- Associated Press - Friday, February 28, 2014

OAKWOOD, Ill. (AP) - Believe it or not, some central Illinoisans have loved spending hours outdoors in this woeful winter weather of ours.

Sound fishy?

It is.

Ice fishy.

While the bone-chilling cold has meant a lot more school snow days than usual, it’s also meant a lot more prime ice fishing days.

“We haven’t had any bad ice,” said John Hott, superintendent of Kickapoo State Park, where the ice fishing is always popular but this winter has become an almost daily activity.

Hott has been on frozen waters more this winter than any other in his 15 years of ice fishing. Ponds and lakes throughout East Central Illinois have been frozen for months, which isn’t normally the case. Most winters, he said, it’s hit or miss, with intermittent periods of good ice and bad ice - and only the diehards braving it.

“When you have a year like this, you have lots of days to fish, and it’s a lot more popular,” he said from a private pond near Oakland, which he shared with six others Wednesday. “Seems like we have people on the ice almost every day.”

Even on days like Tuesday, when the mercury stayed in the teens, Kenny Obanion and Jeremy Andrews were quite comfortable in their ice fishing tent in the middle of snow-covered Lake Mingo, at Kennekuk County Park in Vermilion County.

They sat on five-gallon plastic buckets in front of two ice holes, each with a Coleman lantern keeping them warm inside their four-walled fishing tent - just as the Danville duo has done almost every day they’ve had off from work this winter.

Obanion bought the ice fishing tent at rummage sale several years ago, and the first two years he had it, there wasn’t enough ice to try it out. But he’s making up for it lately.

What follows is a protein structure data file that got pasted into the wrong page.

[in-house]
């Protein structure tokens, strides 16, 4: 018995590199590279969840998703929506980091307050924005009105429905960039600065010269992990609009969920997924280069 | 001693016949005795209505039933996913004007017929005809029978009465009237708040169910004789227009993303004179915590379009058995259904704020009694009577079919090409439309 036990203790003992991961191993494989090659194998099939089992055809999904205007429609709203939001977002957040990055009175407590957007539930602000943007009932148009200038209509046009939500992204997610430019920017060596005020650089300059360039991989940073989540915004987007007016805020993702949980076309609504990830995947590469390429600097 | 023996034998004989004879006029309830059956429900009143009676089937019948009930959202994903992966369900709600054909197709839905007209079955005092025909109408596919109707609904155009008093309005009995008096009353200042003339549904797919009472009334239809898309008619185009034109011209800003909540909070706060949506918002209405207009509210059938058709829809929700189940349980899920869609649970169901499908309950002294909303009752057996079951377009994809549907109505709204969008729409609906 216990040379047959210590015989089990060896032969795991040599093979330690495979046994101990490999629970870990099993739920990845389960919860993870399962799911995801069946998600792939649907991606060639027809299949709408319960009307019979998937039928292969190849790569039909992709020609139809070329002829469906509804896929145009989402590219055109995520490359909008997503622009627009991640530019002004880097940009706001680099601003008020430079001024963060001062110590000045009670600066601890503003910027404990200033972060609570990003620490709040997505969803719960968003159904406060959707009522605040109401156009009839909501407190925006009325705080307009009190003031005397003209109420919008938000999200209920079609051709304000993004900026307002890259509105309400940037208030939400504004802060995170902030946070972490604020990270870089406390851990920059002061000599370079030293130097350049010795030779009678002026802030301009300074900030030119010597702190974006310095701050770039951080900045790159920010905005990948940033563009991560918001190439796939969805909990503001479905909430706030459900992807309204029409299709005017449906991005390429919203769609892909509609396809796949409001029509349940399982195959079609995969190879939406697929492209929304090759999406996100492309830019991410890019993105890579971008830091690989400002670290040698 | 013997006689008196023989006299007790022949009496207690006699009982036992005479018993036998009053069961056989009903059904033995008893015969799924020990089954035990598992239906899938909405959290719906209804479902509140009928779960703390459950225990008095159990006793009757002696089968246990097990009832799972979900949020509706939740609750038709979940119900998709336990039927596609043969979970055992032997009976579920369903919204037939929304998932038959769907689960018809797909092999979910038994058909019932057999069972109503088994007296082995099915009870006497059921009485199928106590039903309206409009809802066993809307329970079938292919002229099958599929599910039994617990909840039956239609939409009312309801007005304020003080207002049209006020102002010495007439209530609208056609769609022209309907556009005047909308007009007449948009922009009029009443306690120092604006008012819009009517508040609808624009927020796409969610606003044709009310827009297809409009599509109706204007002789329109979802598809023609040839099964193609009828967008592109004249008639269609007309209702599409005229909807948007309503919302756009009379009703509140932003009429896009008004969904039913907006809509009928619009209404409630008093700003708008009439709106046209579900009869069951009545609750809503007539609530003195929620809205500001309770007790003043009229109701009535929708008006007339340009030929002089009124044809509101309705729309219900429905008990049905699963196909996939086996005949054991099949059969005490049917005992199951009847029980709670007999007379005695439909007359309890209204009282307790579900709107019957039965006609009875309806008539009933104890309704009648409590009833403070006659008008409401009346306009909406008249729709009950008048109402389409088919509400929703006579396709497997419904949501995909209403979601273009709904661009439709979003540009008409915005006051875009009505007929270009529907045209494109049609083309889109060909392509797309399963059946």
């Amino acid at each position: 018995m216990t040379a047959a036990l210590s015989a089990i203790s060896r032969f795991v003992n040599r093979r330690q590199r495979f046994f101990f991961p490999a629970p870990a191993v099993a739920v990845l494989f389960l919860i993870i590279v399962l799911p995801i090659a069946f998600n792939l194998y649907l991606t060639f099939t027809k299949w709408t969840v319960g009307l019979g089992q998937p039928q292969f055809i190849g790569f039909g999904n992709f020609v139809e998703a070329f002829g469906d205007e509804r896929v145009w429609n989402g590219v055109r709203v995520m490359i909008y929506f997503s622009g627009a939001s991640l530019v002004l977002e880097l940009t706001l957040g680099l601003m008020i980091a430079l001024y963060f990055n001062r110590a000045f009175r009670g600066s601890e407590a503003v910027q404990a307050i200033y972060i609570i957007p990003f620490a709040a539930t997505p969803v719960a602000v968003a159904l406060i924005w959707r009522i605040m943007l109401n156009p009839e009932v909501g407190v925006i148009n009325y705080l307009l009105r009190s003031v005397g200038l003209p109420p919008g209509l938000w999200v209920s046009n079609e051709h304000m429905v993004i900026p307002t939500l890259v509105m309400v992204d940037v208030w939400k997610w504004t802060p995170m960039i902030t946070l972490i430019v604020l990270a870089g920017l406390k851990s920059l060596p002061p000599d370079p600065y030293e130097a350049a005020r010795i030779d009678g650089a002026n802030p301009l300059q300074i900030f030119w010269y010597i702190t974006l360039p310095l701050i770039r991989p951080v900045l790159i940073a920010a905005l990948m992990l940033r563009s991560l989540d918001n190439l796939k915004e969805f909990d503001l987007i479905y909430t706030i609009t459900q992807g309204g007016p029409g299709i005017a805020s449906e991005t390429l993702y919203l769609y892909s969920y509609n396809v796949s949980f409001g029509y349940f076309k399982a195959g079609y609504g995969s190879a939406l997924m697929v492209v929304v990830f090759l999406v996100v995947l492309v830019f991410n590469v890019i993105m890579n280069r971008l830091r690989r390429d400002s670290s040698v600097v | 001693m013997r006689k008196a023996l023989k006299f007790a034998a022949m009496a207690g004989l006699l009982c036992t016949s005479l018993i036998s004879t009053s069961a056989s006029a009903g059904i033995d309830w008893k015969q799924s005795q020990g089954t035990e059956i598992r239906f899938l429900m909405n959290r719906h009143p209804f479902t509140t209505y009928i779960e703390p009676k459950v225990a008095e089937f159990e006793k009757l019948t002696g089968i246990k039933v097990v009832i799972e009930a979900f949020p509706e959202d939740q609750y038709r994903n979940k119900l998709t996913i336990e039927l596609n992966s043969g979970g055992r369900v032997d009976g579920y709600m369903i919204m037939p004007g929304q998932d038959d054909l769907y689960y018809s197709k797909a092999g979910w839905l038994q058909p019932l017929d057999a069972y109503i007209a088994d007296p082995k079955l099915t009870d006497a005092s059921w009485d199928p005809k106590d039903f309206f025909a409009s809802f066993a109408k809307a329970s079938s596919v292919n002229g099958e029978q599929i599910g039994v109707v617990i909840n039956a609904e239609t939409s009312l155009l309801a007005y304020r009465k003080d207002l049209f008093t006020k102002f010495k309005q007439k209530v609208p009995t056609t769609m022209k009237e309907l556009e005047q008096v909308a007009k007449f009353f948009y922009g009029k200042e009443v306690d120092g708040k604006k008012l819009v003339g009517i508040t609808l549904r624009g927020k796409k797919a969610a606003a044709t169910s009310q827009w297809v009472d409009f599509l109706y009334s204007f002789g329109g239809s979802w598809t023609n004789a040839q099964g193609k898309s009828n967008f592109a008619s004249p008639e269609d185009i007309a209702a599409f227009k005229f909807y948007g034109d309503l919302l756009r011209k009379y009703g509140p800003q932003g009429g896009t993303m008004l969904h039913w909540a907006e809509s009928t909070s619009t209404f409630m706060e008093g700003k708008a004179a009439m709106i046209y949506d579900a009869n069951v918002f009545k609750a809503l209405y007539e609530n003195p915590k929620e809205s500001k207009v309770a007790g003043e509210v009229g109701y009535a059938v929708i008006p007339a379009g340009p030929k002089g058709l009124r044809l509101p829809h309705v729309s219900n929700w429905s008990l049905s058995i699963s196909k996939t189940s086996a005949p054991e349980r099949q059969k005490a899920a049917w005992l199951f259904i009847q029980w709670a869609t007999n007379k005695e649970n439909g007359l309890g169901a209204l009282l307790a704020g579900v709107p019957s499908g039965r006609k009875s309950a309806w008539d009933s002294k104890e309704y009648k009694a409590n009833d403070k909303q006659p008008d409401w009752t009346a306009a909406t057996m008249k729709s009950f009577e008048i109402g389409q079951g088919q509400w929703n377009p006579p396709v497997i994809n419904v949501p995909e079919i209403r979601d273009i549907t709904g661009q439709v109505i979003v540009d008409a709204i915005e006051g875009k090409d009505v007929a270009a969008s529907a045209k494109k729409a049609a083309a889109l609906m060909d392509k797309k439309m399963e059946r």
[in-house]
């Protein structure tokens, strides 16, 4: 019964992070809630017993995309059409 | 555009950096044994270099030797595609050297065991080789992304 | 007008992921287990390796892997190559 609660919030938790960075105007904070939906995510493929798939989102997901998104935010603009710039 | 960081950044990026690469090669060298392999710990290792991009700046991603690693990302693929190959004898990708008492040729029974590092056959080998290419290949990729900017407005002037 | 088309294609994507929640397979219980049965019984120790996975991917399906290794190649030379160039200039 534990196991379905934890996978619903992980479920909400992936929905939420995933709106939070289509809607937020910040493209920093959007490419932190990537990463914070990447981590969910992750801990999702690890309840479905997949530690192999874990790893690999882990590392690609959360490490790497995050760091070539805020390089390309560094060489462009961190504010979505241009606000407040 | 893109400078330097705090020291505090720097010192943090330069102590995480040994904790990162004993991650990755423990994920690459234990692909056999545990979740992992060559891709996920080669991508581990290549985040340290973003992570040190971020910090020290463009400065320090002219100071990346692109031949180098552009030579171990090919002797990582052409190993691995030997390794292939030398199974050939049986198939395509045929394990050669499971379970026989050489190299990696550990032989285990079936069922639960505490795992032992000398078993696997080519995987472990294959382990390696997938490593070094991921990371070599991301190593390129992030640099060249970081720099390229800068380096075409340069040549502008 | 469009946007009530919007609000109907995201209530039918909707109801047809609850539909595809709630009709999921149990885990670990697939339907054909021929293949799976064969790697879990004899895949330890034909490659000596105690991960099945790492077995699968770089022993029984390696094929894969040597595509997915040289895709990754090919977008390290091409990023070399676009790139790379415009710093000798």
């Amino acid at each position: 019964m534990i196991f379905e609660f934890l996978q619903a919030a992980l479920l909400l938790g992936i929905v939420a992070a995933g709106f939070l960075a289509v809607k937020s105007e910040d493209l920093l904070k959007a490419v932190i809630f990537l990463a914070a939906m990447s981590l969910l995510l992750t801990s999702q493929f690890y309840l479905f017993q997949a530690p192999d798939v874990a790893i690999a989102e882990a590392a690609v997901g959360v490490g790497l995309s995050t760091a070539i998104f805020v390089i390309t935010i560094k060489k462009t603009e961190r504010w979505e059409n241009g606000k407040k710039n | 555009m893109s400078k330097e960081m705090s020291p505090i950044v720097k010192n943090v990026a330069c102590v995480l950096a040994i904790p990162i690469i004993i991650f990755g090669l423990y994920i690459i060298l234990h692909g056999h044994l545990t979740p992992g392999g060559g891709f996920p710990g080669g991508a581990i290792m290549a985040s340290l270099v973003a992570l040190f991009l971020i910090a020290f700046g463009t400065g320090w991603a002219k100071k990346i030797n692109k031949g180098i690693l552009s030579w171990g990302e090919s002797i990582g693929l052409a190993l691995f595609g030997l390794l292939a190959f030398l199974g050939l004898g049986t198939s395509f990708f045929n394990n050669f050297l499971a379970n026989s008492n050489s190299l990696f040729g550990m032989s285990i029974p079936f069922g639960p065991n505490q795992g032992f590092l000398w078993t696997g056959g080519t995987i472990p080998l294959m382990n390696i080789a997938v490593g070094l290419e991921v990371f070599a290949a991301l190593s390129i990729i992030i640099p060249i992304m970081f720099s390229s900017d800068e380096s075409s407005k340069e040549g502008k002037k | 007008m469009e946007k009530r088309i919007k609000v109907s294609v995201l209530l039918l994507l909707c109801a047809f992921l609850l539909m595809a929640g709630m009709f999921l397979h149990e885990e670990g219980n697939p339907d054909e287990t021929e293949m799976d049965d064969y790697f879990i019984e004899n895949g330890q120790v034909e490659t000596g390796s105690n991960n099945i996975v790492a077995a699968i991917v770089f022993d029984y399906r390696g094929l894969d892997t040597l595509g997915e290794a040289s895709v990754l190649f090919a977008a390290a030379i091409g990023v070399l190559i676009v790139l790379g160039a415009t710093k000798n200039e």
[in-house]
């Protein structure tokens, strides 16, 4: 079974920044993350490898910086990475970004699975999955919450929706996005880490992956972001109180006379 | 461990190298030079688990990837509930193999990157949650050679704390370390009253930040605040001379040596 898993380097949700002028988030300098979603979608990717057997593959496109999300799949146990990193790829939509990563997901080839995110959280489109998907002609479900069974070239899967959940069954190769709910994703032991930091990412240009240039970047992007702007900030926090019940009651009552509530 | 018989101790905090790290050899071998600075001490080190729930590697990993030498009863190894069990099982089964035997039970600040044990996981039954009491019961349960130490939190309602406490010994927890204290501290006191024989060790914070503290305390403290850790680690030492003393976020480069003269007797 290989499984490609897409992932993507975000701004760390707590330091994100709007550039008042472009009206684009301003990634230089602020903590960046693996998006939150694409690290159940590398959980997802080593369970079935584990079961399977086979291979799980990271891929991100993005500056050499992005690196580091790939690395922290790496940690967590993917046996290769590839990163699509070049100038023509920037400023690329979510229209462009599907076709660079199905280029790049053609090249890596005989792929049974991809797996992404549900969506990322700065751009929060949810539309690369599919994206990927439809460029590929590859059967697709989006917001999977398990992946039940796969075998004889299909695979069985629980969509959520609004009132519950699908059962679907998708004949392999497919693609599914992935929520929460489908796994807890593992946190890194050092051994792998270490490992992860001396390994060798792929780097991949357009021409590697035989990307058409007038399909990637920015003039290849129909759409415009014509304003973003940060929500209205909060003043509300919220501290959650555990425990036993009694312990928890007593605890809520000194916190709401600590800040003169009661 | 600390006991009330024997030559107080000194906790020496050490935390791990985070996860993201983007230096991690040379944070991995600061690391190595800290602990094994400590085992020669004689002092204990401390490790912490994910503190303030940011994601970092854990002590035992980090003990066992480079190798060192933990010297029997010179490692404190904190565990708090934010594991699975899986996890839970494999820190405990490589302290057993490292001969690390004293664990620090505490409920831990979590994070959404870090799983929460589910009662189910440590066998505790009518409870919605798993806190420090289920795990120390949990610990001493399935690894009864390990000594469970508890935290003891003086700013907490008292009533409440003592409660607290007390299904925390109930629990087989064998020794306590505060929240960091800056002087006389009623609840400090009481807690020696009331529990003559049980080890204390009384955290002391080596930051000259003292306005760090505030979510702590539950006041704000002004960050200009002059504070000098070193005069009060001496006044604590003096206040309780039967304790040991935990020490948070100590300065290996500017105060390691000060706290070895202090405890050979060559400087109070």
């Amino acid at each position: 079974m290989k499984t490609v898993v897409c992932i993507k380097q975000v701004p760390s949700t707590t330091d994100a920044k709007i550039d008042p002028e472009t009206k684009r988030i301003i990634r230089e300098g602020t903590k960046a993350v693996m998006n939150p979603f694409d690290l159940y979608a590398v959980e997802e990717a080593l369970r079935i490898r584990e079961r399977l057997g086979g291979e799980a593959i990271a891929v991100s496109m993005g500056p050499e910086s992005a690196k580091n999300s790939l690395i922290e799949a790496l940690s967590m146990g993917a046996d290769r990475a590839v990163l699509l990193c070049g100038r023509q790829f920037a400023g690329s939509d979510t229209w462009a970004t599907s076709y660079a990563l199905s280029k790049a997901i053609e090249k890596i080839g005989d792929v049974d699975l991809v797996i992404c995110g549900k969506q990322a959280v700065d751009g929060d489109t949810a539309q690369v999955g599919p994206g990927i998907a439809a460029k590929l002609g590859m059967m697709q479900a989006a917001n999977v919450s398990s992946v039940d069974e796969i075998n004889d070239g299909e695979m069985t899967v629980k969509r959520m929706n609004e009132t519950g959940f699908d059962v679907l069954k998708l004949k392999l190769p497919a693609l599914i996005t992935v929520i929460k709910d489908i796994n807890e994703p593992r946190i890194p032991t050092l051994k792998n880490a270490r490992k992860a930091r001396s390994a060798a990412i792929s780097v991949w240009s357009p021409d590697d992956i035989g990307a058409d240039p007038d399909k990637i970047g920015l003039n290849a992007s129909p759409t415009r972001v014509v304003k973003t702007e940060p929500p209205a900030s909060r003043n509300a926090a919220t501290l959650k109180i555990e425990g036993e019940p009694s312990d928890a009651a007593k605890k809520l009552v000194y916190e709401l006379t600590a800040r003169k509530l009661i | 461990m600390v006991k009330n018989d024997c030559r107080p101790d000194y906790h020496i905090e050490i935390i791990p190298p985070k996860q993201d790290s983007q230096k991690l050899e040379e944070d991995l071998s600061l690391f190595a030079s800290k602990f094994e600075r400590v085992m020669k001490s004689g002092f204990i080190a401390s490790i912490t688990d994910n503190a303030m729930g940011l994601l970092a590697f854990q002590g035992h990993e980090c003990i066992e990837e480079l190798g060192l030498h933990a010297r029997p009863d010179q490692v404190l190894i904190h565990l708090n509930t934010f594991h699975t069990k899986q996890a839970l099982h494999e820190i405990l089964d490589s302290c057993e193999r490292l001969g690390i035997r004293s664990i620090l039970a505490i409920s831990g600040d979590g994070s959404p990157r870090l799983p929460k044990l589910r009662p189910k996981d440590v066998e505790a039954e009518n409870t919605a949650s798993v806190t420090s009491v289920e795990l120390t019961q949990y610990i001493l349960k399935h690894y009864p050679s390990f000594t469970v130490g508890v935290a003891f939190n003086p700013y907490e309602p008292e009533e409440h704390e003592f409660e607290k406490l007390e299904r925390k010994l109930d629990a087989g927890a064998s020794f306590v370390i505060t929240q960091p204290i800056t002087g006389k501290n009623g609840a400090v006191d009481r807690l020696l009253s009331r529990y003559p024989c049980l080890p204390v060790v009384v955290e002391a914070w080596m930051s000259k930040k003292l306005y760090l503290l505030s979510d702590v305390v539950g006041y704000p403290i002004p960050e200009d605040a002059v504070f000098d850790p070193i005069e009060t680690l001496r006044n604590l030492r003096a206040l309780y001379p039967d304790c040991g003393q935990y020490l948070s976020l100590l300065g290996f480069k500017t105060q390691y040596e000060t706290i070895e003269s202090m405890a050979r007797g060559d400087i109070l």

Obanion and Andrews had the lake to themselves Tuesday, but it’s been much busier on the weekends. The evidence was in the thousands of foot tracks in the snow leading from the parking lot to the frozen lake, then eventually splintering off in all directions.

Everett Walters, owner of Uncle Boonie’s Bait Shop, said this time of year is usually pretty slow for his Homer business. But not this winter. He’s had “a bookoo number of people coming after bait” - so many that Walters said he has had difficulty keeping his shelves stocked.

“My suppliers that raise the bait didn’t get prepared for this. They didn’t know we were going to have all this ice,” said Walters, who finally tracked down a place in Michigan that shipped him some.

Walters said the bait of choice is small grub - the larvae of a bee moth that gets into bee hives. Butterworms, another kind of larvae, are also popular. He’s had requests from the crappie fishermen for minnows, too, but Walters has had a tough time keeping his minnow tanks from freezing.

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